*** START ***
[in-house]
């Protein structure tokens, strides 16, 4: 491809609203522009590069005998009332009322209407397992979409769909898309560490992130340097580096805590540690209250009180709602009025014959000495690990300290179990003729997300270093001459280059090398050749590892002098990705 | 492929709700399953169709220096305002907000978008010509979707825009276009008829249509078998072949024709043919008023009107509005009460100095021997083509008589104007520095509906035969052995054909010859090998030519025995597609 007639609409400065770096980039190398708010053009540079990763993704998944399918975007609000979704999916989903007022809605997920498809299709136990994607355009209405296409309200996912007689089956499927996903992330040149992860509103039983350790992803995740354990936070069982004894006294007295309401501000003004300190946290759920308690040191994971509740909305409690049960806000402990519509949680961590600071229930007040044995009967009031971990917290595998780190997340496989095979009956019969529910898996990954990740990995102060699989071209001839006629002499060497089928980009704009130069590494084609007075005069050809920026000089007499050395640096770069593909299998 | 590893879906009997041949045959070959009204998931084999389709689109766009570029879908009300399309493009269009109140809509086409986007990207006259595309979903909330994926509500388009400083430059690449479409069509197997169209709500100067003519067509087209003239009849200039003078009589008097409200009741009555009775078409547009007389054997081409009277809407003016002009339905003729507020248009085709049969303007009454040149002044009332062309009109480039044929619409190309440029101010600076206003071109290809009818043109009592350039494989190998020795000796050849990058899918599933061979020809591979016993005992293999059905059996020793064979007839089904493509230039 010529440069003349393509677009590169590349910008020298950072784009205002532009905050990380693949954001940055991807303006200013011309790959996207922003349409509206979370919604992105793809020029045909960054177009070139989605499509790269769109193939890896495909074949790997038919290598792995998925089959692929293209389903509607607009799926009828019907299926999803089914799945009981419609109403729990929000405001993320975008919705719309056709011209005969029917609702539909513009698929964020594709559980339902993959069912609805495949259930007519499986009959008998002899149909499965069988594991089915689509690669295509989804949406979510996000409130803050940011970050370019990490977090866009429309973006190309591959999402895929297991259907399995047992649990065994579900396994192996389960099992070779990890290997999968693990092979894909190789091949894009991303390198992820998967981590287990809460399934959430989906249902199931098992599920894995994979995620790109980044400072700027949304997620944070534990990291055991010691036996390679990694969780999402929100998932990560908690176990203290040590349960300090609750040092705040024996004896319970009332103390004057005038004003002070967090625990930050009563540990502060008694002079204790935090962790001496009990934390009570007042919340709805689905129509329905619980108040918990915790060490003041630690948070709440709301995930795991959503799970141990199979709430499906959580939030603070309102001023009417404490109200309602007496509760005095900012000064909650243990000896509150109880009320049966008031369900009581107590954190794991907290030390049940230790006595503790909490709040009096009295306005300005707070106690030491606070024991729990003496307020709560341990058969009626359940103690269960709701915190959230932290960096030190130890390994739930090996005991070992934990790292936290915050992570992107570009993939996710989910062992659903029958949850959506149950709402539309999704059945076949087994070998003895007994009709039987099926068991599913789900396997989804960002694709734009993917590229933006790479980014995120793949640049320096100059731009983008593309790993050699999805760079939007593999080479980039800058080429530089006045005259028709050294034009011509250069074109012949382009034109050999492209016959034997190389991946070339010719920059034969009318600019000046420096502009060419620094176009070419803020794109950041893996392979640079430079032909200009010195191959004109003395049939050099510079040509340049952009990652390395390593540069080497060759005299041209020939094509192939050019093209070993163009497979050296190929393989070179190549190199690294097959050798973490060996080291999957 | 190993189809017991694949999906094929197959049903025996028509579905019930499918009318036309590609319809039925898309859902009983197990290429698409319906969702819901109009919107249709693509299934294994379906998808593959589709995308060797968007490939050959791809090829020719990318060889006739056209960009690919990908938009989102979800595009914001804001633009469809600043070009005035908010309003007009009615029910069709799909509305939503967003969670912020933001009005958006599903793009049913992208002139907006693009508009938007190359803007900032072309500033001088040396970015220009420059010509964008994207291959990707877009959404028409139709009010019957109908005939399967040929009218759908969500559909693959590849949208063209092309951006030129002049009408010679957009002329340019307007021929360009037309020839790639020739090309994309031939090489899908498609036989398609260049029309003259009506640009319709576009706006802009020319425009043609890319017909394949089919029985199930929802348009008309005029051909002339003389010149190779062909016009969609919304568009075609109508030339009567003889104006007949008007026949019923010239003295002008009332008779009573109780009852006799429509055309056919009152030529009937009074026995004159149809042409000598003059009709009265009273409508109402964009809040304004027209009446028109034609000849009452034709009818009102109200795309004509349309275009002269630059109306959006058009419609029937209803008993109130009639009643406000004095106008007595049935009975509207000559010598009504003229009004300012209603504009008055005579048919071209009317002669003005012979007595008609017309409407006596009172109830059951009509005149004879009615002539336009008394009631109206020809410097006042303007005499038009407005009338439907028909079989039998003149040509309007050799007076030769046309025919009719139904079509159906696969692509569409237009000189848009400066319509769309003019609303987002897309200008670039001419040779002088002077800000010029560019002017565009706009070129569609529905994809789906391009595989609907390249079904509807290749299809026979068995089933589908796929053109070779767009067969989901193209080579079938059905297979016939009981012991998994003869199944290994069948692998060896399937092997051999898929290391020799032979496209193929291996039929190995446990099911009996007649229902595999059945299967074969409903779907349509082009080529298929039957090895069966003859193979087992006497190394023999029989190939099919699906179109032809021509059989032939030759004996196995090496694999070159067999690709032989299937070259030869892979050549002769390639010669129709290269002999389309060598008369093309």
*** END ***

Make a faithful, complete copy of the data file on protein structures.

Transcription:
[in-house]
């Protein structure tokens, strides 16, 4: 491809609203522009590069005998009332009322209407397992979409769909898309560490992130340097580096805590540690209250009180709602009025014959000495690990300290179990003729997300270093001459280059090398050749590892002098990705 | 492929709700399953169709220096305002907000978008010509979707825009276009008829249509078998072949024709043919008023009107509005009460100095021997083509008589104007520095509906035969052995054909010859090998030519025995597609 007639609409400065770096980039190398708010053009540079990763993704998944399918975007609000979704999916989903007022809605997920498809299709136990994607355009209405296409309200996912007689089956499927996903992330040149992860509103039983350790992803995740354990936070069982004894006294007295309401501000003004300190946290759920308690040191994971509740909305409690049960806000402990519509949680961590600071229930007040044995009967009031971990917290595998780190997340496989095979009956019969529910898996990954990740990995102060699989071209001839006629002499060497089928980009704009130069590494084609007075005069050809920026000089007499050395640096770069593909299998 | 590893879906009997041949045959070959009204998931084999389709689109766009570029879908009300399309493009269009109140809509086409986007990207006259595309979903909330994926509500388009400083430059690449479409069509197997169209709500100067003519067509087209003239009849200039003078009589008097409200009741009555009775078409547009007389054997081409009277809407003016002009339905003729507020248009085709049969303007009454040149002044009332062309009109480039044929619409190309440029101010600076206003071109290809009818043109009592350039494989190998020795000796050849990058899918599933061979020809591979016993005992293999059905059996020793064979007839089904493509230039 010529440069003349393509677009590169590349910008020298950072784009205002532009905050990380693949954001940055991807303006200013011309790959996207922003349409509206979370919604992105793809020029045909960054177009070139989605499509790269769109193939890896495909074949790997038919290598792995998925089959692929293209389903509607607009799926009828019907299926999803089914799945009981419609109403729990929000405001993320975008919705719309056709011209005969029917609702539909513009698929964020594709559980339902993959069912609805495949259930007519499986009959008998002899149909499965069988594991089915689509690669295509989804949406979510996000409130803050940011970050370019990490977090866009429309973006190309591959999402895929297991259907399995047992649990065994579900396994192996389960099992070779990890290997999968693990092979894909190789091949894009991303390198992820998967981590287990809460399934959430989906249902199931098992599920894995994979995620790109980044400072700027949304997620944070534990990291055991010691036996390679990694969780999402929100998932990560908690176990203290040590349960300090609750040092705040024996004896319970009332103390004057005038004003002070967090625990930050009563540990502060008694002079204790935090962790001496009990934390009570007042919340709805689905129509329905619980108040918990915790060490003041630690948070709440709301995930795991959503799970141990199979709430499906959580939030603070309102001023009417404490109200309602007496509760005095900012000064909650243990000896509150109880009320049966008031369900009581107590954190794991907290030390049940230790006595503790909490709040009096009295306005300005707070106690030491606070024991729990003496307020709560341990058969009626359940103690269960709701915190959230932290960096030190130890390994739930090996005991070992934990790292936290915050992570992107570009993939996710989910062992659903029958949850959506149950709402539309999704059945076949087994070998003895007994009709039987099926068991599913789900396997989804960002694709734009993917590229933006790479980014995120793949640049320096100059731009983008593309790993050699999805760079939007593999080479980039800058080429530089006045005259028709050294034009011509250069074109012949382009034109050999492209016959034997190389991946070339010719920059034969009318600019000046420096502009060419620094176009070419803020794109950041893996392979640079430079032909200009010195191959004109003395049939050099510079040509340049952009990652390395390593540069080497060759005299041209020939094509192939050019093209070993163009497979050296190929393989070179190549190199690294097959050798973490060996080291999957 | 190993189809017991694949999906094929197959049903025996028509579905019930499918009318036309590609319809039925898309859902009983197990290429698409319906969702819901109009919107249709693509299934294994379906998808593959589709995308060797968007490939050959791809090829020719990318060889006739056209960009690919990908938009989102979800595009914001804001633009469809600043070009005035908010309003007009009615029910069709799909509305939503967003969670912020933001009005958006599903793009049913992208002139907006693009508009938007190359803007900032072309500033001088040396970015220009420059010509964008994207291959990707877009959404028409139709009010019957109908005939399967040929009218759908969500559909693959590849949208063209092309951006030129002049009408010679957009002329340019307007021929360009037309020839790639020739090309994309031939090489899908498609036989398609260049029309003259009506640009319709576009706006802009020319425009043609890319017909394949089919029985199930929802348009008309005029051909002339003389010149190779062909016009969609919304568009075609109508030339009567003889104006007949008007026949019923010239003295002008009332008779009573109780009852006799429509055309056919009152030529009937009074026995004159149809042409000598003059009709009265009273409508109402964009809040304004027209009446028109034609000849009452034709009818009102109200795309004509349309275009002269630059109306959006058009419609029937209803008993109130009639009643406000004095106008007595049935009975509207000559010598009504003229009004300012209603504009008055005579048919071209009317002669003005012979007595008609017309409407006596009172109830059951009509005149004879009615002539336009008394009631109206020809410097006042303007005499038009407005009338439907028909079989039998003149040509309007050799007076030769046309025919009719139904079509159906696969692509569409237009000189848009400066319509769309003019609303987002897309200008670039001419040779002088002077800000010029560019002017565009706009070129569609529905994809789906391009595989609907390249079904509807290749299809026979068995089933589908796929053109070779767009067969989901193209080579079938059905297979016939009981012991998994003869199944290994069948692998060896399937092997051999898929290391020799032979496209193929291996039929190995446990099911009996007649229902595999059945299967074969409903779907349509082009080529298929039957090895069966003859193979087992006497190394023999029989190939099919699906179109032809021509059989032939030759004996196995090496694999070159067999690709032989299937070259030869892979050549002769390639010669129709290269002999389309060598008369093309």